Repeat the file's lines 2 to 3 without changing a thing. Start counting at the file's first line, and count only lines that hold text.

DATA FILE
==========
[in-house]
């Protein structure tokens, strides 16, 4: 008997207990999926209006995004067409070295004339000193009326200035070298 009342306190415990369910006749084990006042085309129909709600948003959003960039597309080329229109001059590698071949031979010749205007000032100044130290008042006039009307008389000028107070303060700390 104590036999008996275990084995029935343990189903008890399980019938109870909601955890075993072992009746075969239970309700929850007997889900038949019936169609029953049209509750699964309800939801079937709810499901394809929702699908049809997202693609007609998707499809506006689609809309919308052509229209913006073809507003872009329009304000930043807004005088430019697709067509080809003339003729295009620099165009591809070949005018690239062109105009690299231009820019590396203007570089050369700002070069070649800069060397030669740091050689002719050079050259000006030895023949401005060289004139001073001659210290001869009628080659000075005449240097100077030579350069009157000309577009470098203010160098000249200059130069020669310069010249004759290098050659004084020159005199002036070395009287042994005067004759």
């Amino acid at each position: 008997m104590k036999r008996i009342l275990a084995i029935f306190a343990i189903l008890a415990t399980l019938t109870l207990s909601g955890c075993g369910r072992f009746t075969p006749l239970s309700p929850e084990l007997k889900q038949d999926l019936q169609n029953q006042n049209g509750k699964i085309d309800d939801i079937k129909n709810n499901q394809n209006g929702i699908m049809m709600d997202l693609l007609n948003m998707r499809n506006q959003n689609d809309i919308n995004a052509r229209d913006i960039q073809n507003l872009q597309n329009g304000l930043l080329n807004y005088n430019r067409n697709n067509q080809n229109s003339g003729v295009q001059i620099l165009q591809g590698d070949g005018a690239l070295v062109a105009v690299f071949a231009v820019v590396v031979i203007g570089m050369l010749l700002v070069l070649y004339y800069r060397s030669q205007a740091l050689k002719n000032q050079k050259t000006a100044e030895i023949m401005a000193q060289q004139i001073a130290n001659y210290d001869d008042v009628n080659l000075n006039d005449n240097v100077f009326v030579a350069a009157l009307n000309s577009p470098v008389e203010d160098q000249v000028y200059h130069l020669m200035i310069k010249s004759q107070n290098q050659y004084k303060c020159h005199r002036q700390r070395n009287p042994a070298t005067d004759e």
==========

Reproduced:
């Protein structure tokens, strides 16, 4: 008997207990999926209006995004067409070295004339000193009326200035070298 009342306190415990369910006749084990006042085309129909709600948003959003960039597309080329229109001059590698071949031979010749205007000032100044130290008042006039009307008389000028107070303060700390 104590036999008996275990084995029935343990189903008890399980019938109870909601955890075993072992009746075969239970309700929850007997889900038949019936169609029953049209509750699964309800939801079937709810499901394809929702699908049809997202693609007609998707499809506006689609809309919308052509229209913006073809507003872009329009304000930043807004005088430019697709067509080809003339003729295009620099165009591809070949005018690239062109105009690299231009820019590396203007570089050369700002070069070649800069060397030669740091050689002719050079050259000006030895023949401005060289004139001073001659210290001869009628080659000075005449240097100077030579350069009157000309577009470098203010160098000249200059130069020669310069010249004759290098050659004084020159005199002036070395009287042994005067004759």
């Amino acid at each position: 008997m104590k036999r008996i009342l275990a084995i029935f306190a343990i189903l008890a415990t399980l019938t109870l207990s909601g955890c075993g369910r072992f009746t075969p006749l239970s309700p929850e084990l007997k889900q038949d999926l019936q169609n029953q006042n049209g509750k699964i085309d309800d939801i079937k129909n709810n499901q394809n209006g929702i699908m049809m709600d997202l693609l007609n948003m998707r499809n506006q959003n689609d809309i919308n995004a052509r229209d913006i960039q073809n507003l872009q597309n329009g304000l930043l080329n807004y005088n430019r067409n697709n067509q080809n229109s003339g003729v295009q001059i620099l165009q591809g590698d070949g005018a690239l070295v062109a105009v690299f071949a231009v820019v590396v031979i203007g570089m050369l010749l700002v070069l070649y004339y800069r060397s030669q205007a740091l050689k002719n000032q050079k050259t000006a100044e030895i023949m401005a000193q060289q004139i001073a130290n001659y210290d001869d008042v009628n080659l000075n006039d005449n240097v100077f009326v030579a350069a009157l009307n000309s577009p470098v008389e203010d160098q000249v000028y200059h130069l020669m200035i310069k010249s004759q107070n290098q050659y004084k303060c020159h005199r002036q700390r070395n009287p042994a070298t005067d004759e």